1. Thanks my friend. One of my big frustrations is that our institutional leaders cannot deal effectively with the growing shortage of priests. If I were a Bishop I would begin tomorrow ordaining qualified people!

  2. Right on target. I identified so profoundly with what you wrote. The story of the archbishop is so sad but so easy to understand.

  3. Excellent, well said and thought-provoking. Too often, I think, “owing one’s soul to the company store” comes from a balancing act that tipped too far off to one side.

  4. Thank you for the insights. I agree, questioning is most certainly needed in our lives. It can lead to better things and further enlightenment. However, it can lead to pain. Why? Because the establishment, those of authority may not like the questions as it may upset the “unequilibrium” they have created and one in which they are comfortable with. Pray first with your questions, ask for guidance from those you believe in.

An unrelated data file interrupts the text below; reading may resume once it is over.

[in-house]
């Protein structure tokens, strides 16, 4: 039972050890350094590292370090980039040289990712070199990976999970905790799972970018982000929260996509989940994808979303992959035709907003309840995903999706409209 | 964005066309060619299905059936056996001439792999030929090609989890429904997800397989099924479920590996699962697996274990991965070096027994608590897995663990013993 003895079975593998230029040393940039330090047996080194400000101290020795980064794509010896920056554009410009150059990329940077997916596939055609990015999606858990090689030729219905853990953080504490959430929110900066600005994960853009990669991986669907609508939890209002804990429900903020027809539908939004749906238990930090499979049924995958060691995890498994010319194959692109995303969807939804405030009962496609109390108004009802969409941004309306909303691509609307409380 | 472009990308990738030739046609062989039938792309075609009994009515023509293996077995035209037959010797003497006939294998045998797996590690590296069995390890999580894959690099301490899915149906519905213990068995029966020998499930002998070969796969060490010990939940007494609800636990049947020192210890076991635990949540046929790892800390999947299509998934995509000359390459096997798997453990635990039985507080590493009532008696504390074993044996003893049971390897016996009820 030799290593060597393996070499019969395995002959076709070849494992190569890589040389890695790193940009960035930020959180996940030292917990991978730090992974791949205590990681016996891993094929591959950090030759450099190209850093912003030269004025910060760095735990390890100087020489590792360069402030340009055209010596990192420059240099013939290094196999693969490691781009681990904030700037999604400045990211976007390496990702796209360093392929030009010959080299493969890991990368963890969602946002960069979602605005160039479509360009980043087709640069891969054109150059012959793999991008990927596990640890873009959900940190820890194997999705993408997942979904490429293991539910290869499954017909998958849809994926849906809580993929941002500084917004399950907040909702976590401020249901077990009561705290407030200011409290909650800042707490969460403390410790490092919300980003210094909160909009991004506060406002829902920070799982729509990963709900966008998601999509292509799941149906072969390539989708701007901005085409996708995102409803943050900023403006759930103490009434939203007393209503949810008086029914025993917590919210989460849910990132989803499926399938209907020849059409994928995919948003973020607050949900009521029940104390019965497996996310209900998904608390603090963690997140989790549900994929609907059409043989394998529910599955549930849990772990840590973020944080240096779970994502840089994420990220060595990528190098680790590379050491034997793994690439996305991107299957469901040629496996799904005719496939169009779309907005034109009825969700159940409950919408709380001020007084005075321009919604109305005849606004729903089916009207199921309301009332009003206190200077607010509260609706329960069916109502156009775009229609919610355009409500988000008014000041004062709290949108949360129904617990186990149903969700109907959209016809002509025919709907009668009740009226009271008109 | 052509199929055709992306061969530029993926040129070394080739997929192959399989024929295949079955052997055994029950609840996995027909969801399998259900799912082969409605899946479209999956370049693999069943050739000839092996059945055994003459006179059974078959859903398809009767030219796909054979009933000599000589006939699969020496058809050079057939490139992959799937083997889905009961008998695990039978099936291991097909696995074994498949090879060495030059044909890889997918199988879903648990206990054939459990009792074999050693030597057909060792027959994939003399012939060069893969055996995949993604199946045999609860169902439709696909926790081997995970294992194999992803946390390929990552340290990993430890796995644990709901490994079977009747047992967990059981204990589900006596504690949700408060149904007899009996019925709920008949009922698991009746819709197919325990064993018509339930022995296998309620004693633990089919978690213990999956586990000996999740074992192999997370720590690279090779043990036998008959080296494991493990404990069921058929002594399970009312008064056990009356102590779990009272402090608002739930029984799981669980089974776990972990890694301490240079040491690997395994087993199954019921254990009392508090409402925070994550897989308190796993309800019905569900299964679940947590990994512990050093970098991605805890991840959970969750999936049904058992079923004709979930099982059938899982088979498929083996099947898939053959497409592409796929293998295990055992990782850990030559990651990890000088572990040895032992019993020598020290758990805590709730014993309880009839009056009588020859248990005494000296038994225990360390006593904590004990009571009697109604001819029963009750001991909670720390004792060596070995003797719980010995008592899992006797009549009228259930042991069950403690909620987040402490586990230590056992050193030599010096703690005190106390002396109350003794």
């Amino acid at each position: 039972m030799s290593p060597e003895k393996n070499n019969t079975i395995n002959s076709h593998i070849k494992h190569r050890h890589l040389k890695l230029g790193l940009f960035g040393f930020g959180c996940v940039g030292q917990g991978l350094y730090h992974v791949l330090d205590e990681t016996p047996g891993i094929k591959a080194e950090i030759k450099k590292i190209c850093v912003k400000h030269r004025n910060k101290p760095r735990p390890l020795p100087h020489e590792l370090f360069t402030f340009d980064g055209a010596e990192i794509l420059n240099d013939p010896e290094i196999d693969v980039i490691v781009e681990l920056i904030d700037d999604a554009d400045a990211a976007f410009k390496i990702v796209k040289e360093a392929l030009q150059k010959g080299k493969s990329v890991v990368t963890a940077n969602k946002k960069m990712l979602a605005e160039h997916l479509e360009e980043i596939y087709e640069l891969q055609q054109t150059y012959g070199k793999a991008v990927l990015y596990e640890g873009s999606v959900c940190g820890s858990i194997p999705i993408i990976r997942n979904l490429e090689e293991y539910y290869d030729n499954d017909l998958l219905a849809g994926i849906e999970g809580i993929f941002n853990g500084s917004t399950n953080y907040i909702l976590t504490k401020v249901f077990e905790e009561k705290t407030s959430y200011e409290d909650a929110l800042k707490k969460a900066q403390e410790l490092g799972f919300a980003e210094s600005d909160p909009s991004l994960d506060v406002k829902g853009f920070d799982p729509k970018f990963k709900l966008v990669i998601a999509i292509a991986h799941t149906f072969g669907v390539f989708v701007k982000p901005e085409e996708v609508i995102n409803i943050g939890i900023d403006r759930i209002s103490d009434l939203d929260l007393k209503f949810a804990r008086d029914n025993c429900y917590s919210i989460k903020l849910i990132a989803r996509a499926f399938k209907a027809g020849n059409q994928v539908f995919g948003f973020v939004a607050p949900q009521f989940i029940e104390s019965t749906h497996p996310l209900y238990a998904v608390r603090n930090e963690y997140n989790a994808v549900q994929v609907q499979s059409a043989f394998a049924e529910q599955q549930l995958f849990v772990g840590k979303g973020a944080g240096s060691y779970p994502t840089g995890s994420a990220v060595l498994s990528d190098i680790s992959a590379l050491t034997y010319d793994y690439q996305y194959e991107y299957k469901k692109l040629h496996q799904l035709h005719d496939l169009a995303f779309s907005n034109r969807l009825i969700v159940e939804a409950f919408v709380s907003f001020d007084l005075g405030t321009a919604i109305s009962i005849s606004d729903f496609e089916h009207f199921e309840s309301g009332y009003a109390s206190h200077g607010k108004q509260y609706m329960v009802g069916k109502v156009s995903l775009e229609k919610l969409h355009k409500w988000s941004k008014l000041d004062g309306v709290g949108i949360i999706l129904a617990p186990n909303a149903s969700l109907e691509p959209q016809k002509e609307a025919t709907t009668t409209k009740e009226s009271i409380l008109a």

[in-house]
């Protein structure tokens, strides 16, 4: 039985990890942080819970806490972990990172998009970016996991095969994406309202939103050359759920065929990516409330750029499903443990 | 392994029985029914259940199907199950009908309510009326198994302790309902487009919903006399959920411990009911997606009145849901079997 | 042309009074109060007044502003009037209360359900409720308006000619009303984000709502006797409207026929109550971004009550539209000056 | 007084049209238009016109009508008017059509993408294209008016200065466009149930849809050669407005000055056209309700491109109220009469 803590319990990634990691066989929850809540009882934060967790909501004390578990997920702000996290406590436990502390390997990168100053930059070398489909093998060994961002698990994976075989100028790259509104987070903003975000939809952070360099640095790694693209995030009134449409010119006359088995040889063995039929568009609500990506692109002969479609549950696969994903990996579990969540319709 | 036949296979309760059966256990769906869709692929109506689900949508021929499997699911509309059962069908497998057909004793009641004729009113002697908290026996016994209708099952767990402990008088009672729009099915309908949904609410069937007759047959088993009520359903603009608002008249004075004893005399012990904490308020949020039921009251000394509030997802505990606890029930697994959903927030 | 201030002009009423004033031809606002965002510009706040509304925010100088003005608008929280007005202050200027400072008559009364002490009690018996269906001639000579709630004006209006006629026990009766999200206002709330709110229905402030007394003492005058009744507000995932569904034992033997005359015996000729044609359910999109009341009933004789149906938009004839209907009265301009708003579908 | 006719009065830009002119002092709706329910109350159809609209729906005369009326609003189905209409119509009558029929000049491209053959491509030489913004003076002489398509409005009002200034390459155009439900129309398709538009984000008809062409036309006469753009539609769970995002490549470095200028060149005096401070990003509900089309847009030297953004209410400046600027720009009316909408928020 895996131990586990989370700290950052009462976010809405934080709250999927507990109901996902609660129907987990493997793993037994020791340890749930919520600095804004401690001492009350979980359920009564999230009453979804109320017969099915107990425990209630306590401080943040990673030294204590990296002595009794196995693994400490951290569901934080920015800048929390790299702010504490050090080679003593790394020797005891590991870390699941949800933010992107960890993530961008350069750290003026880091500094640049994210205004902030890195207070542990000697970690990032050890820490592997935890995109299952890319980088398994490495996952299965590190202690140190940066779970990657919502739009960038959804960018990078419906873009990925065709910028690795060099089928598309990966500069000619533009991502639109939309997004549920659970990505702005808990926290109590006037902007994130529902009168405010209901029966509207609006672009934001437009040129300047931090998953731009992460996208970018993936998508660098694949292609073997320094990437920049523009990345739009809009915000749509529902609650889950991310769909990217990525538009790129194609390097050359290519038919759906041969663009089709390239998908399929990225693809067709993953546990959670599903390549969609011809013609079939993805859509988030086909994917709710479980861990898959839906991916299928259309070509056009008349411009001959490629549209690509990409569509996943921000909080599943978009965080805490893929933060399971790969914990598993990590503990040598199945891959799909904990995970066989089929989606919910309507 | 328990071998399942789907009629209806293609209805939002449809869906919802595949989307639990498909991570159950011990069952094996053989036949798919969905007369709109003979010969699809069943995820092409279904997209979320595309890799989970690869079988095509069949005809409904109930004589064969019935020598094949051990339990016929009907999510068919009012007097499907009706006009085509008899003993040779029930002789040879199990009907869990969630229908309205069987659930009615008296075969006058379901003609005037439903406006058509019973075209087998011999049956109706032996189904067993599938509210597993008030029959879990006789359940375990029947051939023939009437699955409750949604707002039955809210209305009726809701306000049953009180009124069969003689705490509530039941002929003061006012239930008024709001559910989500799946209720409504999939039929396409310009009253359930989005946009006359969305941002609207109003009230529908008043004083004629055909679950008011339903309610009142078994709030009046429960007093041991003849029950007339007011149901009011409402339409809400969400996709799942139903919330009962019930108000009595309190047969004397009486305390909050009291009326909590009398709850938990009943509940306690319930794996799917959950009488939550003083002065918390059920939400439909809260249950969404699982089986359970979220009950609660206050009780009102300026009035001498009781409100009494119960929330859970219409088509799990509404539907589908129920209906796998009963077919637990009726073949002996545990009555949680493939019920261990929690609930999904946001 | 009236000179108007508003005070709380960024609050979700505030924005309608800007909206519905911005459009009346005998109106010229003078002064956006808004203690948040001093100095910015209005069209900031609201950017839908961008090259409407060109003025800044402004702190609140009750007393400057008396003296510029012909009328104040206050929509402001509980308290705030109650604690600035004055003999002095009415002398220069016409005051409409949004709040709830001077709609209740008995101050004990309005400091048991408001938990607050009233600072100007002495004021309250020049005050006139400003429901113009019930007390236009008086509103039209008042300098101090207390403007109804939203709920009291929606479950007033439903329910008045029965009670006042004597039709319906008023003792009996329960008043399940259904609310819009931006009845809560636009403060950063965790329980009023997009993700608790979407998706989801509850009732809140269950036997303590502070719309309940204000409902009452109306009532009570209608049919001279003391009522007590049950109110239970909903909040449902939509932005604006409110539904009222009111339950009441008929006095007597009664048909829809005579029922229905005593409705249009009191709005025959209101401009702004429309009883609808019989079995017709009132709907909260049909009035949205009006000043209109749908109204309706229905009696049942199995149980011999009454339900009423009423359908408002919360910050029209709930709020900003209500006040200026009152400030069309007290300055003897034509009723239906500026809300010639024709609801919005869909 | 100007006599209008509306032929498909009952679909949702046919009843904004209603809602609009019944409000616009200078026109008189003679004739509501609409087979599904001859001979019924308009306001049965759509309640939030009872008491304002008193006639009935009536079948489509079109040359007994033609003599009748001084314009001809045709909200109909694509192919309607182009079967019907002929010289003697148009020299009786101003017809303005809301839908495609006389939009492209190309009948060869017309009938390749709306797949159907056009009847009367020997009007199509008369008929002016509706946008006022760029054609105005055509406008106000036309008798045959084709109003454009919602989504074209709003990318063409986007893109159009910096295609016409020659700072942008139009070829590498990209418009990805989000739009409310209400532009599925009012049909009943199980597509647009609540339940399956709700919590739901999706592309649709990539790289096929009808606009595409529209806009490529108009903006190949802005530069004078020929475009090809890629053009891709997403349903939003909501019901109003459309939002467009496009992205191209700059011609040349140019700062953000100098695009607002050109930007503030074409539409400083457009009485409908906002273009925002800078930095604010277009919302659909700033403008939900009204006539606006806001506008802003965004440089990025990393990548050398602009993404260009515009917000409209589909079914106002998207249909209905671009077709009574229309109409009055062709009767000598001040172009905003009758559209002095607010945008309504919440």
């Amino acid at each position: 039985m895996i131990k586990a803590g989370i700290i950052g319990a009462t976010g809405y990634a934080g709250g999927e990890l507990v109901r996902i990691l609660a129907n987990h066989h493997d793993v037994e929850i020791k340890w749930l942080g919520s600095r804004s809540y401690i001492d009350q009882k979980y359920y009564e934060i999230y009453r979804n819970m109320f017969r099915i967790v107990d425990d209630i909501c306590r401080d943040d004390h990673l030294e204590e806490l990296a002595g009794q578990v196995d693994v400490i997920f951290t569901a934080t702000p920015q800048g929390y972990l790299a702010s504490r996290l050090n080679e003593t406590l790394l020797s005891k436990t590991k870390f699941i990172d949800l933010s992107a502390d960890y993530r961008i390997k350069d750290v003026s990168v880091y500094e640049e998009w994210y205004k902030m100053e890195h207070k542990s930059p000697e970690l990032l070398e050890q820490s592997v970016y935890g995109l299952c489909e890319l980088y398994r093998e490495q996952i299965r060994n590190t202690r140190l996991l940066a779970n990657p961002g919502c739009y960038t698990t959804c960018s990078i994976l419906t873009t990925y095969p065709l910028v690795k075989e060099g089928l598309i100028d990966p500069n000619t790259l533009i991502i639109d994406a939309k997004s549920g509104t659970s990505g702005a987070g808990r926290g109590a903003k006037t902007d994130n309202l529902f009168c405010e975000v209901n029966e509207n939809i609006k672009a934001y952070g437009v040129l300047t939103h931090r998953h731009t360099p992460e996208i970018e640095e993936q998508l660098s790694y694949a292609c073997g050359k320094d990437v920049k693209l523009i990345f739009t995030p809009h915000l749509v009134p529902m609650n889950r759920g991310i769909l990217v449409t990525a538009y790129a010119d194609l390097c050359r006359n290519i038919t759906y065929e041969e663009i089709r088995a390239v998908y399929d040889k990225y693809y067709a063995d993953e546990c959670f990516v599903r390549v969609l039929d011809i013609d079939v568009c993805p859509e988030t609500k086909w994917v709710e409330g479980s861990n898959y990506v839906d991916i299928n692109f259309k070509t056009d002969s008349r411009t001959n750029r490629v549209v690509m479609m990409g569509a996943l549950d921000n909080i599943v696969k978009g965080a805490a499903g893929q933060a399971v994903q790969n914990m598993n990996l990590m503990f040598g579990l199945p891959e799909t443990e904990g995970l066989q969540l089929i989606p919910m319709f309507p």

Here is a question I would like to ask, If a woman came today with “Jesus Christ like” abilities, those of Saint Francis, Saint Clara of Assisi, would she be accepted?

    My answer is probably not. But I would like to hear from you all. Thank you.

    And not only to Christians, Jews, and Muslims but also to Buddhists, Hindu’s and Native Americans. That is simply the way it is, thousands of years we have been led to believe it is men in religion and spiritualism and not women. It is not only the Catholic church where women are not equal, I even put this question to the Dalai Lama.

    Yet in our prays, Hail Mother Mary, we are praying to Her to be with us at the time of our death. I do understand but certainly don’t agree.